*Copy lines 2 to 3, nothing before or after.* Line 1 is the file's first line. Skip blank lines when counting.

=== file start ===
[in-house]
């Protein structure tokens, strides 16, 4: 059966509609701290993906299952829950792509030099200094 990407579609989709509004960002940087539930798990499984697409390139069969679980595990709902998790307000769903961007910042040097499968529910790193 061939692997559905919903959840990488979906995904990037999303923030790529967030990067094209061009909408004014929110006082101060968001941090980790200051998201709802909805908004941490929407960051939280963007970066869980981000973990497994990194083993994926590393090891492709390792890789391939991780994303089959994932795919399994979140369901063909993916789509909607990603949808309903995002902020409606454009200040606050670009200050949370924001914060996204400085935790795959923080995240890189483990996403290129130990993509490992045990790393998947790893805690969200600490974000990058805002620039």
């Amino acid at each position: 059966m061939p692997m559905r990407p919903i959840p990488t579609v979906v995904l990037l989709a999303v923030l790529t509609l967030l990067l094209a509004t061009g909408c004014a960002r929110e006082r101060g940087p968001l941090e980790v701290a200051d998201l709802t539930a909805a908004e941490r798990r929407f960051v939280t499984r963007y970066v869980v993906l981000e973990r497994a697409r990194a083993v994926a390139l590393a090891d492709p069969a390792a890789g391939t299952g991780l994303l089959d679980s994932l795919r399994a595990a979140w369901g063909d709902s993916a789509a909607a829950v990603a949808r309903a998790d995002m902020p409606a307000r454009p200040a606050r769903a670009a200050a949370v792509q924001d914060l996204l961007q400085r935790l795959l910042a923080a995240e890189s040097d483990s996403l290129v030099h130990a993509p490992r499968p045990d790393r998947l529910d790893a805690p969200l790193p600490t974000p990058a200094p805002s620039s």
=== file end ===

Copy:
């Protein structure tokens, strides 16, 4: 059966509609701290993906299952829950792509030099200094 990407579609989709509004960002940087539930798990499984697409390139069969679980595990709902998790307000769903961007910042040097499968529910790193 061939692997559905919903959840990488979906995904990037999303923030790529967030990067094209061009909408004014929110006082101060968001941090980790200051998201709802909805908004941490929407960051939280963007970066869980981000973990497994990194083993994926590393090891492709390792890789391939991780994303089959994932795919399994979140369901063909993916789509909607990603949808309903995002902020409606454009200040606050670009200050949370924001914060996204400085935790795959923080995240890189483990996403290129130990993509490992045990790393998947790893805690969200600490974000990058805002620039």
């Amino acid at each position: 059966m061939p692997m559905r990407p919903i959840p990488t579609v979906v995904l990037l989709a999303v923030l790529t509609l967030l990067l094209a509004t061009g909408c004014a960002r929110e006082r101060g940087p968001l941090e980790v701290a200051d998201l709802t539930a909805a908004e941490r798990r929407f960051v939280t499984r963007y970066v869980v993906l981000e973990r497994a697409r990194a083993v994926a390139l590393a090891d492709p069969a390792a890789g391939t299952g991780l994303l089959d679980s994932l795919r399994a595990a979140w369901g063909d709902s993916a789509a909607a829950v990603a949808r309903a998790d995002m902020p409606a307000r454009p200040a606050r769903a670009a200050a949370v792509q924001d914060l996204l961007q400085r935790l795959l910042a923080a995240e890189s040097d483990s996403l290129v030099h130990a993509p490992r499968p045990d790393r998947l529910d790893a805690p969200l790193p600490t974000p990058a200094p805002s620039s």